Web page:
• Feed your pet less of their usual food on days when they’ll be getting extra goodies. Overeating is uncomfortable for humans, but can be very serious in dogs. Gastric torsion, or twisting of the stomach, can occur when a dog overindulges. Pancreatitis can occur when they have foods that are too rich, like the turkey skins mentioned above. These conditions can be expensive for you, and uncomfortable or even deadly for them.

  • Mix table scraps in with reduced portions of the food they’re used to. This can help ease digestion.

  • Share Thanksgiving foods at the pet’s meal time, and in their food bowl, instead of handing them tiny bits throughout the day. This should help stave off unwanted behaviors like constant begging. It will also help you keep track of how much your pet is actually eating. A little here and a little there can add up to a lot -- just ask any Weight Watcher!

HIDDEN INGREDIENTS ARE THE PITFALL OF SHARING THANKSGIVING MEALS WITH PETS

Here’s where even pet parents with the best of intentions can go wrong: hidden ingredients. Family recipes often have that “secret ingredient,” -- that hidden and oh-so-delish ingredient that ends up being toxic to your pet! At the top of the dangerous hidden ingredients list are onions, garlic, and butter or excessive fat. Onions and too much garlic can be toxic, especially to dogs, while butter and other fatty foods are too rich for pets, and can cause pancreatitis.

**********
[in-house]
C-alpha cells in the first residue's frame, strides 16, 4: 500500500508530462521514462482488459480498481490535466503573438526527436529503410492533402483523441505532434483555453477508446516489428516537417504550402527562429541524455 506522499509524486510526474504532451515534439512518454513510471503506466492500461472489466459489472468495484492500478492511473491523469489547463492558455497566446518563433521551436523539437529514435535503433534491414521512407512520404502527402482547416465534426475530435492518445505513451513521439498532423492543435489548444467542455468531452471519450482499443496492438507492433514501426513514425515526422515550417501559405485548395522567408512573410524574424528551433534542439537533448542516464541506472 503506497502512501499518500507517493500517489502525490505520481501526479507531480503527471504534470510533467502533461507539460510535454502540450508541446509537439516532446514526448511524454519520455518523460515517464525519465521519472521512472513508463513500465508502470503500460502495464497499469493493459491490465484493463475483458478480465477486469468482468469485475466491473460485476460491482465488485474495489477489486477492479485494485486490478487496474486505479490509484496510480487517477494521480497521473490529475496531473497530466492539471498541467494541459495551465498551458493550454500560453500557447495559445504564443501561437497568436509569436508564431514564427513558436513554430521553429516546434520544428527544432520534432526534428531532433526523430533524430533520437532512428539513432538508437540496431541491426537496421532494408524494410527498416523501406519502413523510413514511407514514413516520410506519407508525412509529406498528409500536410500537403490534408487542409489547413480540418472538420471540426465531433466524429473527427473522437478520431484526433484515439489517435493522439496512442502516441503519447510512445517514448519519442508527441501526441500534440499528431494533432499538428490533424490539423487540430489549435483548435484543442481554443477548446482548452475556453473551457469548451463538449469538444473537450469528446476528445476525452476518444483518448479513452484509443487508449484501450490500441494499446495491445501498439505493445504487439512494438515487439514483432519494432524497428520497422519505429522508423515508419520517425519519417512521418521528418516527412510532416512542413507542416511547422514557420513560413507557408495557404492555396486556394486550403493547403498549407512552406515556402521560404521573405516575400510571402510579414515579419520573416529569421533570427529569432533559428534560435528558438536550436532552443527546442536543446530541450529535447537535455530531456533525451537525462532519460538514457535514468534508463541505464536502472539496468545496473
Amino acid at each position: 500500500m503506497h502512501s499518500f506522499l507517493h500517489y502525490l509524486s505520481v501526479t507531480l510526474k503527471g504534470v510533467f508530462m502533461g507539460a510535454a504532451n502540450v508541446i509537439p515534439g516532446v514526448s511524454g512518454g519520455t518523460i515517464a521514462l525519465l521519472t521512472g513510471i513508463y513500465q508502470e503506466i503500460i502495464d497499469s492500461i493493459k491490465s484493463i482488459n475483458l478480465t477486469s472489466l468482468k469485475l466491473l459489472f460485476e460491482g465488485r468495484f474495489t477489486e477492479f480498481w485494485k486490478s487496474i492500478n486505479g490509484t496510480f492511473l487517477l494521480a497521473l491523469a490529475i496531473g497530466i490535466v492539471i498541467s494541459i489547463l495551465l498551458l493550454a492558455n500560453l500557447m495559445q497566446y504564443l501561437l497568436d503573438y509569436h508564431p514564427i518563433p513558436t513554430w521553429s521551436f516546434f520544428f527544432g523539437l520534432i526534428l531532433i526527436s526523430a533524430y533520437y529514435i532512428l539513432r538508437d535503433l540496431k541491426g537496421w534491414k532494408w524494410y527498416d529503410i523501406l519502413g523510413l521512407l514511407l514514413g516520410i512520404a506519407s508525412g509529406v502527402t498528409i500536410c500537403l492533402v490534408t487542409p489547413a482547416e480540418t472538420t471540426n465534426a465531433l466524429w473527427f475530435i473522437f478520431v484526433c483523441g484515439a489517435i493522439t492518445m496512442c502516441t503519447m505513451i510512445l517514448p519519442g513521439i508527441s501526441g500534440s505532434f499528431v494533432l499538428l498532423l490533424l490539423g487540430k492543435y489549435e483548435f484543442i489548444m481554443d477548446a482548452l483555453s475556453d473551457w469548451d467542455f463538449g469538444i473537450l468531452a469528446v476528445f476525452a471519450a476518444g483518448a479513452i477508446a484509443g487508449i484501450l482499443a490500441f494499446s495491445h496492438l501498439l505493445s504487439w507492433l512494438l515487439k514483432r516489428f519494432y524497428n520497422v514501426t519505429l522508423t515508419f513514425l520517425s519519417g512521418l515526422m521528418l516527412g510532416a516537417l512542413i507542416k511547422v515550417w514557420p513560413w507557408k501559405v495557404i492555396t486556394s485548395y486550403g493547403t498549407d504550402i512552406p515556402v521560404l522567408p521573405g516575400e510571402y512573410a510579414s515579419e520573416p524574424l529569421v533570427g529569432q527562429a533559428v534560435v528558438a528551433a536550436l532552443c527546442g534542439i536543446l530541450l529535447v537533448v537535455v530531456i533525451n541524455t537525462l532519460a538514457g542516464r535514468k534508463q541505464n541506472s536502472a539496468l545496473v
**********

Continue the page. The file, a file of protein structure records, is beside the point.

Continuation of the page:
Avoid these pitfalls by reserving unadulterated ingredients for your pet. During the cooking extravaganza, pull out some lean turkey, sans gravy. Save a portion of baked or steamed sweet potato before they’re buttered and creamed. Portion out some stuffing bread crumbs before the sauteed onions and salt are added. Collect these pet-safe bits, and mix them all together at your pet’s meal time. Be sure to serve these treats in small quantities that don't fill your pet's bowl.

If you're providing more than half of your pet's food as Thanksgiving fixin's, you're likely providing too much and setting yourself up for a trip to the vet.